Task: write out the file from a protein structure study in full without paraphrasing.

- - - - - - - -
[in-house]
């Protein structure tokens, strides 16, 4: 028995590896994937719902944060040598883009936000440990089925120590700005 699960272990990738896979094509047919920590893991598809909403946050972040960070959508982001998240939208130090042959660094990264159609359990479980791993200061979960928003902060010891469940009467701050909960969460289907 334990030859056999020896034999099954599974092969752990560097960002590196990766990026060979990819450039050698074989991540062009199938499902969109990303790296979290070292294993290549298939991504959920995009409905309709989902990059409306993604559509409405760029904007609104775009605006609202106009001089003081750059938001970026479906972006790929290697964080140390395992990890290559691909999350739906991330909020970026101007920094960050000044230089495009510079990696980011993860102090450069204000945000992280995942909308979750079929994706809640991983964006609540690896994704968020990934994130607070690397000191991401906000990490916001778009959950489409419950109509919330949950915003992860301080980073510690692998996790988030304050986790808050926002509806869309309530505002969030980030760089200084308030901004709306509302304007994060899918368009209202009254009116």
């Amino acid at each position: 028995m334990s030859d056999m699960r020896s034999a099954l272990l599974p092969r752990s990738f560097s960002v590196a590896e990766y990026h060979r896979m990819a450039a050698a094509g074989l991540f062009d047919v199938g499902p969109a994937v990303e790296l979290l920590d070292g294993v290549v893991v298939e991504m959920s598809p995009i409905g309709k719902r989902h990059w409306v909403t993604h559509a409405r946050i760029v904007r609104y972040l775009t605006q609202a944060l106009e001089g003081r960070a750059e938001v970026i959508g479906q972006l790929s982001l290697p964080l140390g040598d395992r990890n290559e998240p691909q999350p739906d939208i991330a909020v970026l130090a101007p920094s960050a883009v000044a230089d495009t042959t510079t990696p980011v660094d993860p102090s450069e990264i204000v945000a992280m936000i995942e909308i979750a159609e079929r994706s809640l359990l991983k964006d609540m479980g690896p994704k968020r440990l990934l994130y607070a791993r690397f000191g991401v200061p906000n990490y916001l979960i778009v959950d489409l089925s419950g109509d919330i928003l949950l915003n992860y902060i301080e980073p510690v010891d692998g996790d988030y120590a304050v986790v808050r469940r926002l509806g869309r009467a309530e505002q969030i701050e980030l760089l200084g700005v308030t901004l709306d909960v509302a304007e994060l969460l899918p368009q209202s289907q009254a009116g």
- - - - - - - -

[in-house]
């Protein structure tokens, strides 16, 4: 028995590896994937719902944060040598883009936000440990089925120590700005 699960272990990738896979094509047919920590893991598809909403946050972040960070959508982001998240939208130090042959660094990264159609359990479980791993200061979960928003902060010891469940009467701050909960969460289907 334990030859056999020896034999099954599974092969752990560097960002590196990766990026060979990819450039050698074989991540062009199938499902969109990303790296979290070292294993290549298939991504959920995009409905309709989902990059409306993604559509409405760029904007609104775009605006609202106009001089003081750059938001970026479906972006790929290697964080140390395992990890290559691909999350739906991330909020970026101007920094960050000044230089495009510079990696980011993860102090450069204000945000992280995942909308979750079929994706809640991983964006609540690896994704968020990934994130607070690397000191991401906000990490916001778009959950489409419950109509919330949950915003992860301080980073510690692998996790988030304050986790808050926002509806869309309530505002969030980030760089200084308030901004709306509302304007994060899918368009209202009254009116």
């Amino acid at each position: 028995m334990s030859d056999m699960r020896s034999a099954l272990l599974p092969r752990s990738f560097s960002v590196a590896e990766y990026h060979r896979m990819a450039a050698a094509g074989l991540f062009d047919v199938g499902p969109a994937v990303e790296l979290l920590d070292g294993v290549v893991v298939e991504m959920s598809p995009i409905g309709k719902r989902h990059w409306v909403t993604h559509a409405r946050i760029v904007r609104y972040l775009t605006q609202a944060l106009e001089g003081r960070a750059e938001v970026i959508g479906q972006l790929s982001l290697p964080l140390g040598d395992r990890n290559e998240p691909q999350p739906d939208i991330a909020v970026l130090a101007p920094s960050a883009v000044a230089d495009t042959t510079t990696p980011v660094d993860p102090s450069e990264i204000v945000a992280m936000i995942e909308i979750a159609e079929r994706s809640l359990l991983k964006d609540m479980g690896p994704k968020r440990l990934l994130y607070a791993r690397f000191g991401v200061p906000n990490y916001l979960i778009v959950d489409l089925s419950g109509d919330i928003l949950l915003n992860y902060i301080e980073p510690v010891d692998g996790d988030y120590a304050v986790v808050r469940r926002l509806g869309r009467a309530e505002q969030i701050e980030l760089l200084g700005v308030t901004l709306d909960v509302a304007e994060l969460l899918p368009q209202s289907q009254a009116g």